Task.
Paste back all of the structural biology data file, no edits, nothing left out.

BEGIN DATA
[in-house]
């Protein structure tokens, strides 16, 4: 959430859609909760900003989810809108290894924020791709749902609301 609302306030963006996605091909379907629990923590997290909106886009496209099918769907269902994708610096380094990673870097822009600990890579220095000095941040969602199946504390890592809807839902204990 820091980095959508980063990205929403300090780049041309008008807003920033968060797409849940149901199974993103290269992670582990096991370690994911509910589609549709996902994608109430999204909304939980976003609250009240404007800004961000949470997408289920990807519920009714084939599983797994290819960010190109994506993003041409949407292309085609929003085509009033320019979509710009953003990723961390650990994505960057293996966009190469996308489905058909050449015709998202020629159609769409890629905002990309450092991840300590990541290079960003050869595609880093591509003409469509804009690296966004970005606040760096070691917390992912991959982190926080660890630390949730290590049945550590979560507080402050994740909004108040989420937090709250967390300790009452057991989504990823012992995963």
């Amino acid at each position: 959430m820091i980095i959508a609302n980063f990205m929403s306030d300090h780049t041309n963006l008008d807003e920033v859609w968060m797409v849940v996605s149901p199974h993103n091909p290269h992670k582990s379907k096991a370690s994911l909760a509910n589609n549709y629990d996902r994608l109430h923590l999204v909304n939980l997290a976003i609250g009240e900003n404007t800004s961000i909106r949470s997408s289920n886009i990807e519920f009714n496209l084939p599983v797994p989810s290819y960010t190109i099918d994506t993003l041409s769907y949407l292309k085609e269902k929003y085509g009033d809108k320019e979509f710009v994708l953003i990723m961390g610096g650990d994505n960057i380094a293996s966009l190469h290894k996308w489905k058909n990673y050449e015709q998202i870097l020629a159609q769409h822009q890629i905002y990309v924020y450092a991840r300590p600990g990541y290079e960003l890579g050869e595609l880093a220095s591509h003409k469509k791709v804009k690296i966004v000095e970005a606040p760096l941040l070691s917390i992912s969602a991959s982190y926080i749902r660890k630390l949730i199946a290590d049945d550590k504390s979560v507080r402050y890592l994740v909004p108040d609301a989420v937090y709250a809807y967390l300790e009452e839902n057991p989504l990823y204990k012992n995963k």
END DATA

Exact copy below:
[in-house]
């Protein structure tokens, strides 16, 4: 959430859609909760900003989810809108290894924020791709749902609301 609302306030963006996605091909379907629990923590997290909106886009496209099918769907269902994708610096380094990673870097822009600990890579220095000095941040969602199946504390890592809807839902204990 820091980095959508980063990205929403300090780049041309008008807003920033968060797409849940149901199974993103290269992670582990096991370690994911509910589609549709996902994608109430999204909304939980976003609250009240404007800004961000949470997408289920990807519920009714084939599983797994290819960010190109994506993003041409949407292309085609929003085509009033320019979509710009953003990723961390650990994505960057293996966009190469996308489905058909050449015709998202020629159609769409890629905002990309450092991840300590990541290079960003050869595609880093591509003409469509804009690296966004970005606040760096070691917390992912991959982190926080660890630390949730290590049945550590979560507080402050994740909004108040989420937090709250967390300790009452057991989504990823012992995963």
């Amino acid at each position: 959430m820091i980095i959508a609302n980063f990205m929403s306030d300090h780049t041309n963006l008008d807003e920033v859609w968060m797409v849940v996605s149901p199974h993103n091909p290269h992670k582990s379907k096991a370690s994911l909760a509910n589609n549709y629990d996902r994608l109430h923590l999204v909304n939980l997290a976003i609250g009240e900003n404007t800004s961000i909106r949470s997408s289920n886009i990807e519920f009714n496209l084939p599983v797994p989810s290819y960010t190109i099918d994506t993003l041409s769907y949407l292309k085609e269902k929003y085509g009033d809108k320019e979509f710009v994708l953003i990723m961390g610096g650990d994505n960057i380094a293996s966009l190469h290894k996308w489905k058909n990673y050449e015709q998202i870097l020629a159609q769409h822009q890629i905002y990309v924020y450092a991840r300590p600990g990541y290079e960003l890579g050869e595609l880093a220095s591509h003409k469509k791709v804009k690296i966004v000095e970005a606040p760096l941040l070691s917390i992912s969602a991959s982190y926080i749902r660890k630390l949730i199946a290590d049945d550590k504390s979560v507080r402050y890592l994740v909004p108040d609301a989420v937090y709250a809807y967390l300790e009452e839902n057991p989504l990823y204990k012992n995963k």